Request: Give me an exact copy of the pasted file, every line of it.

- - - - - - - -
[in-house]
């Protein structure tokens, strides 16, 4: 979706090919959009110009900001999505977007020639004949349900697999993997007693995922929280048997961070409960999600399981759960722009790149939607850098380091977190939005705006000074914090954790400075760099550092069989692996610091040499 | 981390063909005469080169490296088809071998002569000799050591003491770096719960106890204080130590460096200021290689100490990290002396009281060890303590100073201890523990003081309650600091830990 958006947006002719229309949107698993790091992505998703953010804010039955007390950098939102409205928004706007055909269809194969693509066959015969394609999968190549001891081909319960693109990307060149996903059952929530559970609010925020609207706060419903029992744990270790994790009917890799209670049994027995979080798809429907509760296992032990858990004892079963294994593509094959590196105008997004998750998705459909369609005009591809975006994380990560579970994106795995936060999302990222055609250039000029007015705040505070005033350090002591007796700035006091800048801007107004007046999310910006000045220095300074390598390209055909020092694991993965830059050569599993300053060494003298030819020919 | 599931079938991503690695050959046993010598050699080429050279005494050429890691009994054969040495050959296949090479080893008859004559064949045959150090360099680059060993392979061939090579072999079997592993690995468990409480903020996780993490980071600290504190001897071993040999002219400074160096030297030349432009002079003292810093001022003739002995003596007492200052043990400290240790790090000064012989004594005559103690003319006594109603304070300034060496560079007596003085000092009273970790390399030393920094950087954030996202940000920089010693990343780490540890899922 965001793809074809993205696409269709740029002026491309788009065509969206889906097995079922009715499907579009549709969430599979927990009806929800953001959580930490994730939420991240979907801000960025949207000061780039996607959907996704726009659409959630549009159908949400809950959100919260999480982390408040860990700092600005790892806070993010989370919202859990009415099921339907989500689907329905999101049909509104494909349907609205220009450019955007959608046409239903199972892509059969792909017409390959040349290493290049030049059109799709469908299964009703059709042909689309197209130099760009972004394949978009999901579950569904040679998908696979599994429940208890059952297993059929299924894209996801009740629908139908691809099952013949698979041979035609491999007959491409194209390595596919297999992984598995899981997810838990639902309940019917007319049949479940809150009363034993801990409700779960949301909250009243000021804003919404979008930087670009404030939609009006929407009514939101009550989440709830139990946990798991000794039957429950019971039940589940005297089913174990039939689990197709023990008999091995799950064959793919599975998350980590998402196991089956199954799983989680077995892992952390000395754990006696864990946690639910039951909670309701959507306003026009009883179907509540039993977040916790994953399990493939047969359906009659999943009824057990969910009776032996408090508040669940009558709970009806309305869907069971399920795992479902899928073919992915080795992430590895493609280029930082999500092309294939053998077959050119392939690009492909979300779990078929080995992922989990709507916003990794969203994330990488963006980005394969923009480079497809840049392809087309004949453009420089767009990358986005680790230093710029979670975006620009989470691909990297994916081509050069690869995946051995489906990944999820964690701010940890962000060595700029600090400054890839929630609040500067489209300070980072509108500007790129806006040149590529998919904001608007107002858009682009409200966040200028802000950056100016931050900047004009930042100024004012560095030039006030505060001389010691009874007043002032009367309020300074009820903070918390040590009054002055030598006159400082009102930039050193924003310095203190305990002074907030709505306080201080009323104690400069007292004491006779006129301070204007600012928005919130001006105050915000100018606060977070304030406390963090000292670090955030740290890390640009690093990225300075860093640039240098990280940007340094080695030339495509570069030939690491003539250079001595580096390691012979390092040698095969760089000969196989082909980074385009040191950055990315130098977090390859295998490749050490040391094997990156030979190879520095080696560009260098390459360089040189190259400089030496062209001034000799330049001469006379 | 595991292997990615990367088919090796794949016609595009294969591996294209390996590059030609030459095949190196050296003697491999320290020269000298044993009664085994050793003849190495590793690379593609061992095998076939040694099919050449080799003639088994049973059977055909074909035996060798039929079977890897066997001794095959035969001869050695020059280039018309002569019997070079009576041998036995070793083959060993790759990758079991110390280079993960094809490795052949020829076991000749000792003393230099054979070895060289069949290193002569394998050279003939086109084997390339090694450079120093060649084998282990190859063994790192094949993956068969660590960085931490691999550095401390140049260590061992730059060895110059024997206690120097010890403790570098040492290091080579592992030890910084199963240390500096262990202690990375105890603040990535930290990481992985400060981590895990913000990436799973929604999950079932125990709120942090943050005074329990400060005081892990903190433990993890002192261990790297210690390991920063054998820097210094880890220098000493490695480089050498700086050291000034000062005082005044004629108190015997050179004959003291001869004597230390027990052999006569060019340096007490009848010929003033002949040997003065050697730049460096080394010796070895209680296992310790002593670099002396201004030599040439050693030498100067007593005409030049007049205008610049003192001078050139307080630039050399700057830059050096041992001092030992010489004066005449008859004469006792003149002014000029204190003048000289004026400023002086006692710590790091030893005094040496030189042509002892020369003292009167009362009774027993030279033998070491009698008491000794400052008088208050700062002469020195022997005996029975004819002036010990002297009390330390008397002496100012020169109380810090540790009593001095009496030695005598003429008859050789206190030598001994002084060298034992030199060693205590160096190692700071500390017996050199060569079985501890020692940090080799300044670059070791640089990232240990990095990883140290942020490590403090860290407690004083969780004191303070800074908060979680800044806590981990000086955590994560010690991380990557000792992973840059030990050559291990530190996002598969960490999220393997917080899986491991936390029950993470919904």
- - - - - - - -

[in-house]
């Protein structure tokens, strides 16, 4: 979706090919959009110009900001999505977007020639004949349900697999993997007693995922929280048997961070409960999600399981759960722009790149939607850098380091977190939005705006000074914090954790400075760099550092069989692996610091040499 | 981390063909005469080169490296088809071998002569000799050591003491770096719960106890204080130590460096200021290689100490990290002396009281060890303590100073201890523990003081309650600091830990 958006947006002719229309949107698993790091992505998703953010804010039955007390950098939102409205928004706007055909269809194969693509066959015969394609999968190549001891081909319960693109990307060149996903059952929530559970609010925020609207706060419903029992744990270790994790009917890799209670049994027995979080798809429907509760296992032990858990004892079963294994593509094959590196105008997004998750998705459909369609005009591809975006994380990560579970994106795995936060999302990222055609250039000029007015705040505070005033350090002591007796700035006091800048801007107004007046999310910006000045220095300074390598390209055909020092694991993965830059050569599993300053060494003298030819020919 | 599931079938991503690695050959046993010598050699080429050279005494050429890691009994054969040495050959296949090479080893008859004559064949045959150090360099680059060993392979061939090579072999079997592993690995468990409480903020996780993490980071600290504190001897071993040999002219400074160096030297030349432009002079003292810093001022003739002995003596007492200052043990400290240790790090000064012989004594005559103690003319006594109603304070300034060496560079007596003085000092009273970790390399030393920094950087954030996202940000920089010693990343780490540890899922 965001793809074809993205696409269709740029002026491309788009065509969206889906097995079922009715499907579009549709969430599979927990009806929800953001959580930490994730939420991240979907801000960025949207000061780039996607959907996704726009659409959630549009159908949400809950959100919260999480982390408040860990700092600005790892806070993010989370919202859990009415099921339907989500689907329905999101049909509104494909349907609205220009450019955007959608046409239903199972892509059969792909017409390959040349290493290049030049059109799709469908299964009703059709042909689309197209130099760009972004394949978009999901579950569904040679998908696979599994429940208890059952297993059929299924894209996801009740629908139908691809099952013949698979041979035609491999007959491409194209390595596919297999992984598995899981997810838990639902309940019917007319049949479940809150009363034993801990409700779960949301909250009243000021804003919404979008930087670009404030939609009006929407009514939101009550989440709830139990946990798991000794039957429950019971039940589940005297089913174990039939689990197709023990008999091995799950064959793919599975998350980590998402196991089956199954799983989680077995892992952390000395754990006696864990946690639910039951909670309701959507306003026009009883179907509540039993977040916790994953399990493939047969359906009659999943009824057990969910009776032996408090508040669940009558709970009806309305869907069971399920795992479902899928073919992915080795992430590895493609280029930082999500092309294939053998077959050119392939690009492909979300779990078929080995992922989990709507916003990794969203994330990488963006980005394969923009480079497809840049392809087309004949453009420089767009990358986005680790230093710029979670975006620009989470691909990297994916081509050069690869995946051995489906990944999820964690701010940890962000060595700029600090400054890839929630609040500067489209300070980072509108500007790129806006040149590529998919904001608007107002858009682009409200966040200028802000950056100016931050900047004009930042100024004012560095030039006030505060001389010691009874007043002032009367309020300074009820903070918390040590009054002055030598006159400082009102930039050193924003310095203190305990002074907030709505306080201080009323104690400069007292004491006779006129301070204007600012928005919130001006105050915000100018606060977070304030406390963090000292670090955030740290890390640009690093990225300075860093640039240098990280940007340094080695030339495509570069030939690491003539250079001595580096390691012979390092040698095969760089000969196989082909980074385009040191950055990315130098977090390859295998490749050490040391094997990156030979190879520095080696560009260098390459360089040189190259400089030496062209001034000799330049001469006379 | 595991292997990615990367088919090796794949016609595009294969591996294209390996590059030609030459095949190196050296003697491999320290020269000298044993009664085994050793003849190495590793690379593609061992095998076939040694099919050449080799003639088994049973059977055909074909035996060798039929079977890897066997001794095959035969001869050695020059280039018309002569019997070079009576041998036995070793083959060993790759990758079991110390280079993960094809490795052949020829076991000749000792003393230099054979070895060289069949290193002569394998050279003939086109084997390339090694450079120093060649084998282990190859063994790192094949993956068969660590960085931490691999550095401390140049260590061992730059060895110059024997206690120097010890403790570098040492290091080579592992030890910084199963240390500096262990202690990375105890603040990535930290990481992985400060981590895990913000990436799973929604999950079932125990709120942090943050005074329990400060005081892990903190433990993890002192261990790297210690390991920063054998820097210094880890220098000493490695480089050498700086050291000034000062005082005044004629108190015997050179004959003291001869004597230390027990052999006569060019340096007490009848010929003033002949040997003065050697730049460096080394010796070895209680296992310790002593670099002396201004030599040439050693030498100067007593005409030049007049205008610049003192001078050139307080630039050399700057830059050096041992001092030992010489004066005449008859004469006792003149002014000029204190003048000289004026400023002086006692710590790091030893005094040496030189042509002892020369003292009167009362009774027993030279033998070491009698008491000794400052008088208050700062002469020195022997005996029975004819002036010990002297009390330390008397002496100012020169109380810090540790009593001095009496030695005598003429008859050789206190030598001994002084060298034992030199060693205590160096190692700071500390017996050199060569079985501890020692940090080799300044670059070791640089990232240990990095990883140290942020490590403090860290407690004083969780004191303070800074908060979680800044806590981990000086955590994560010690991380990557000792992973840059030990050559291990530190996002598969960490999220393997917080899986491991936390029950993470919904």